This Katy Keene review contains spoilers.
Katy Keene Season 1 Episode 3
“I’ll always love you Katy Keene, that’ll never change.”
And so the romance of Katy and K.O. comes to an end in this Valentine’s Day-themed episode of Katy Keene. For now at least. The question is, do viewers really care? We are only three episodes into the series, so it’s not like the audience is hugely invested in these characters. And to be brutally honest, K.O. and Katy have about as much chemistry as they do common interests. The show repeatedly tells us that K.O. and Katy have known each other since they were 16 and that’s exactly how their relationship feels — rooted in the familiarity of the past. Sure it’s comfortable, but those types of pairings can also be suffocating.
One of Sex and the City‘s more egregious sins is its unrealistic portrayal of big city love and its occasional delivery of the message that one needs to have a partner to truly feel complete. As portrayed so far, Katy is definitely a woman who believes in THE ONE. She’s this show’s Charlotte, placing romance above all other concerns in her life. Worse still, when she does put career first it backfires on her. That’s a weird message to deliver about a character who is supposed to be confident and independent on her own terms. In this episode that very mindset costs her dearly, as the Lacy’s Night of 100 Hearts event lets her network with a beloved designer. It is all going great into that troublesome lunk K.O. arrives and, well, knocks out the connection between his love and someone who could truly help her career.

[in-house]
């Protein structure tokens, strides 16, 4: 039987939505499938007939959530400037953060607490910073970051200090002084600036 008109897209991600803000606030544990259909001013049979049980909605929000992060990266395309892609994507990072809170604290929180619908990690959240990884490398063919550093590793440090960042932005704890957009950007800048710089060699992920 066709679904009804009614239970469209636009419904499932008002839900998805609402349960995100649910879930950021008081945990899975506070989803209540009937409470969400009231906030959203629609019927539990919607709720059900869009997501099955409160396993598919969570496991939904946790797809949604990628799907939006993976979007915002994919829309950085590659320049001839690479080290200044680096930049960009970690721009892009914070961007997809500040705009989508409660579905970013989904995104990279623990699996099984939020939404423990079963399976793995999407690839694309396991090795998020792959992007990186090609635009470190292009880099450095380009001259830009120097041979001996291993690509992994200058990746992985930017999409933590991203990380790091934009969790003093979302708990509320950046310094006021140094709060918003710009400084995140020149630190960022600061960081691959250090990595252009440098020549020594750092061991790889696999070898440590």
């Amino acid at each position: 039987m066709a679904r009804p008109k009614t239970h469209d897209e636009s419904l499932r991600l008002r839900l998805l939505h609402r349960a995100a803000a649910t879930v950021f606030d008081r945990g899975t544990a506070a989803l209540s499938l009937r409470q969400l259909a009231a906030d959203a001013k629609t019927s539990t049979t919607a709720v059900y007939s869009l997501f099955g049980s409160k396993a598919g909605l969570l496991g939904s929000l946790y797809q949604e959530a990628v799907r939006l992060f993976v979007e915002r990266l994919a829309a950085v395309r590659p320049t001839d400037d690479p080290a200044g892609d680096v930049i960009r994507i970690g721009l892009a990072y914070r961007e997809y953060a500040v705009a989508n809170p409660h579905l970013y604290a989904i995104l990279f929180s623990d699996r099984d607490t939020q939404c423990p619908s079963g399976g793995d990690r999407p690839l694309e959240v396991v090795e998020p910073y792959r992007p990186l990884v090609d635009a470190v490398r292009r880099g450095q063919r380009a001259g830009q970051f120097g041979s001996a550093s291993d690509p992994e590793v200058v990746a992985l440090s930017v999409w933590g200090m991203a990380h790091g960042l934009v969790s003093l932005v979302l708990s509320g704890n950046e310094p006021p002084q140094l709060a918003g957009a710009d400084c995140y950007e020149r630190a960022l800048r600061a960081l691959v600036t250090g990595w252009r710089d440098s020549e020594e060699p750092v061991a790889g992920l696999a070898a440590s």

By the time the pair finally parts, I mostly felt relief for Katy. She is finally free of the dim albatross that was K.O. and able to pursue someone that has more in common with who she is now as opposed to the high school version of herself. Being a CW drama, this clearly won’t be the end of the Katy/K.O. relationship as we are supposed to think of the pair as “endgame,” but really, it would be way more narratively compelling if K.O. just went away for good. I have yet to see next week’s episode, but I’m guessing he’ll be back, all bloody hands and puppy dog eyes.
Let’s leave the pair of tortured lovebirds behind and talk about this episode’s best development: Further establishing Pepper as TV’s best hipster grifter. I’ve been hot and cold about this character, but I am now most definitely into whatever shenanigans she is up to.
Needing $20,000 to get work started on her misguided artist commune, she turns to her mentor/fellow rip-off artist Ms. Freesia (Bernadette Peters, continuing this show’s policy of casting Broadway’s best) for advice. This paves the way for her to take work as an escort, and for a brief second it looks like this show is going to suddenly get much more interesting by tackling the complex nature of sex work. Alas, this was not to be. In its place, Pepper uses Katy’s connections at Lacy’s to bilk a would-be John out of $20,897 in merchandise (not including a watch she bought for a doorman she has a sweet rapport with). The next day she returns the products for a cash refund, putting her on Amanda’s radar and potentially causing career problems for Katy down the line.
During her meetings with potential clients, a bored Pepper drops her English accent and dons a short black wig. It’s unclear at this point which Pepper is the real thing, if any. But it is interesting to note that when she does find a target for her latest grift, the English accent returns…which is also the one she uses with her friends. I’m more convinced than ever that this persona is a fake, and one that her friends will eventually discover…